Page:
Making the grade
Just like the language, the Danish grading system can be an oddity to foreigners.
Anyone who’s tried to pick up Danish knows that translations can be tricky – the soft d, the eight vowels, the expressions like Jeg skal på cafe, which literally translates to ‘I will on café’.
Well, it turns out that the Danish grading system can be a lot like the Danish language – cogent and clear to those who grew up with it, dizzying to those who didn’t.
Intro to Danish
University grades in Denmark are given on a seven-point scale, yet those seven points span sixteen numbers. The top score is 12, the bottom score is -3, and the only possible grades in between are 0, 2, 4, 7 and 10.
If that strikes you as a little confusing, you’re not alone.
“Here, I have no idea what I should be going for,” says Lisa Zions, an exchange student from Australia. “I’ve got no idea what to expect from my efforts. I know what it takes to pass back home, so hopefully that will be enough here.”
Odd as this system is, it’s actually a simplification of the old one. Until about five years ago, grades were given on a 10-point scale. Of course, it didn’t go from 1 to 10 – that’d be too easy – but from 3 to 13. Thirteen was regarded as more or less impossible to get, and for whatever reason, there was no 12.
This all making sense?
Trying to translate
Mette Kjær knows that this system is like the Danish sounds – jumbled, confusing and disorienting. As director of studies at the Department of Political Science, she hears complaints from students every year who don’t like – or don’t understand – the Danish grading system.
“Some of our students,” she says, “have a problem explaining the level they’re at – it looks kind of strange if they want to go to the USA and they don’t have straight As. But here it doesn’t work like that. We don’t really give too many 12s.”
To stem the confusion, Associate Professor Kjær and other staff members at the Department of Political Science drafted an official explanation of the Danish grading system. This was complete with charts and statistics, as well as the university logo, to try to break down exactly what it means when a student brings home a 7, for example. Think Google Translate for grades.
“Seven here is pretty good, but a C in the USA wouldn’t be very good,” Kjær says. “Some people are very upset because they got a 7, so we have to explain that they shouldn’t worry about that because it’s pretty good. Of course, it’ll translate to something that’s not very good in their home countries.”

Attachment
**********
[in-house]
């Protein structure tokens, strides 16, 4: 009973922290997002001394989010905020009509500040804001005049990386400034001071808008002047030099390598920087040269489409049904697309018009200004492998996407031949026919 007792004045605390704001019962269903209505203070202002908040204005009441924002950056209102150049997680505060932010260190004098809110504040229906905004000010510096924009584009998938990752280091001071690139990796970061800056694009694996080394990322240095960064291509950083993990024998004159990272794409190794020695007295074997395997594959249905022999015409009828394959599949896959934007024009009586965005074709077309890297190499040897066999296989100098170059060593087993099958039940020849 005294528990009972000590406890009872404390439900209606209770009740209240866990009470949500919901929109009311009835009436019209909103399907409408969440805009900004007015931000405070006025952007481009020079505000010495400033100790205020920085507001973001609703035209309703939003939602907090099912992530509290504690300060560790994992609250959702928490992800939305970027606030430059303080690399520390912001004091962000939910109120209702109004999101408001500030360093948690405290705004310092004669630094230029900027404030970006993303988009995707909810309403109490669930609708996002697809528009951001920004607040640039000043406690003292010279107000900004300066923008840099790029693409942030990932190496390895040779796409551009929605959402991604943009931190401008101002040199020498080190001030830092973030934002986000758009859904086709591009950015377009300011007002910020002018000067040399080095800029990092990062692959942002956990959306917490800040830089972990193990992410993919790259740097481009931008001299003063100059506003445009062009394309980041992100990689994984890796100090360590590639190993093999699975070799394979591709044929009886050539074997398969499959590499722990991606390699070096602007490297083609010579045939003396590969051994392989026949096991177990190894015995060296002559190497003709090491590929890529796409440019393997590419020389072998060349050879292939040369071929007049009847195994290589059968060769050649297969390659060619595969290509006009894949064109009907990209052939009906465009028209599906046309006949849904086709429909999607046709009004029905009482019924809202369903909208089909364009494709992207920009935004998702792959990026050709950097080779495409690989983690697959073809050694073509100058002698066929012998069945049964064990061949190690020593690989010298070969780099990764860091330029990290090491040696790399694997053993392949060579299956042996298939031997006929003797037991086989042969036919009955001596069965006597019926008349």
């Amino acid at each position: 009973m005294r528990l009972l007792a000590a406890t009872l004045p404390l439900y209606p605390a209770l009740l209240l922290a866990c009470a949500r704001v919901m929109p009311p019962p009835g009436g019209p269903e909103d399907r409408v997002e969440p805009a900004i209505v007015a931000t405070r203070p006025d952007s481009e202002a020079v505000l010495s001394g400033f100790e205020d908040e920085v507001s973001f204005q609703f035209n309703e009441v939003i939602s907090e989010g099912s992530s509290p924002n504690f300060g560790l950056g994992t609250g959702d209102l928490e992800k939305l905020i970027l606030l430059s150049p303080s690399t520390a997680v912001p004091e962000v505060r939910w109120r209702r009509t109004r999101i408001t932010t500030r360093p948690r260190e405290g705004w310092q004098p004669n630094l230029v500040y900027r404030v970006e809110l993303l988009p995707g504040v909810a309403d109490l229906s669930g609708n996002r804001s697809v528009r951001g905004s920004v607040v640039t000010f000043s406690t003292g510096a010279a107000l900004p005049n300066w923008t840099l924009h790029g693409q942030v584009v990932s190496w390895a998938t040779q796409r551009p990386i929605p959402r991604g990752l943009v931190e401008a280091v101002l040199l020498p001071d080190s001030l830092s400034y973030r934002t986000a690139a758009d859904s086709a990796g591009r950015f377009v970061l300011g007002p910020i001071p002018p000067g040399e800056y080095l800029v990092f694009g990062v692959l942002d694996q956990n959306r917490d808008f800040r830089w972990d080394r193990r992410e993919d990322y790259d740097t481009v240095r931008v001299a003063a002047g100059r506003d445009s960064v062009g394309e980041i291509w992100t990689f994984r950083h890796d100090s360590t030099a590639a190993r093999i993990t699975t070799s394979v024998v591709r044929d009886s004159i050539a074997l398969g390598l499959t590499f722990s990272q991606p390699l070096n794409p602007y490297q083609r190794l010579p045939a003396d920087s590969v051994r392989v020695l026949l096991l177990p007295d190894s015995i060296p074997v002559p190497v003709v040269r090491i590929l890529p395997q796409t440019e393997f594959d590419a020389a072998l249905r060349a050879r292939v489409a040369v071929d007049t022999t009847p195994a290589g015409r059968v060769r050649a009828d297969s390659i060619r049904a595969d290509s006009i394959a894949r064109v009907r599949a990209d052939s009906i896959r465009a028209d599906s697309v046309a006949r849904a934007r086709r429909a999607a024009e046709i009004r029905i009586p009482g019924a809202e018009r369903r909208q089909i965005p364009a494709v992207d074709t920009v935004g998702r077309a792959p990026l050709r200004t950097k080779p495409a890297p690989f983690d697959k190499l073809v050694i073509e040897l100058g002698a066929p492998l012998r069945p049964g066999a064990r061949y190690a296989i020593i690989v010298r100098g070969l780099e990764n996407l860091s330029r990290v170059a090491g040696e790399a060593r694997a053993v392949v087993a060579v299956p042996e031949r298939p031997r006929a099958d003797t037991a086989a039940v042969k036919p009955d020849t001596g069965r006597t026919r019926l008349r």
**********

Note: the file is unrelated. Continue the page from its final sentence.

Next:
In Australia, they predictably do things a little differently. According to Zions, the university grading system is a score out of 100, and anything below 50 is a fail (there are no negatives, and they don’t skip any numbers).
“In Australia, it’s metric,” she says. “Everyone understands ‘50 per cent’, and everyone knows what that means. But here …”
Danish doesn’t translate well to Babak Jalilian’s native Iranian either, where they use a 20-point scale that – believe it or not – goes from 1 to 20. In Iran, getting a 7 means failure – you can’t even redo the exam.
But in Denmark, 7 isn’t so bad. In fact, according to Associate Professor Kjær’s statistics, 54.8 per cent of political science students received a 7 in ‘Methods’ in their summer exams in 2010. In the subject ‘International Politics’, 38 per cent got a 7.
The significance of 7 therefore changes dramatically from one country to the next. The problem, according to Babak Jalilian, is knowing the translations.
“I thought (the Danish system) was based on 100 for a while,” says Jalilian, a PhD student doing medicine. “I wish they’d put something somewhere so we can find out. The problem is they don’t inform us. I asked my supervisor, and he doesn’t exactly know. I asked my lab mate, and he doesn’t know either.”
Not bad – just different
Despite this confusion, international students are generally quick to point out that the Danish system is no worse than their own. Just different.
“I can understand why it’s different,” says Laura Errington, a native of the UK. Having been in Aarhus since August, she’s begun to decode Danish grades. “The English way is different as well. If a Danish student went to England it would be just as strange for them.”
Zions adds: “I don’t want to disrespect the system, because the whole point of going overseas is to see how people do things differently, to see that Australia is not the only way, not the ‘right’ way. However, it just doesn’t make sense to me.”
If nothing else, she knows that the best score is 12. In Danish, 12 is tolv. Of course, you don’t really pronounce the v.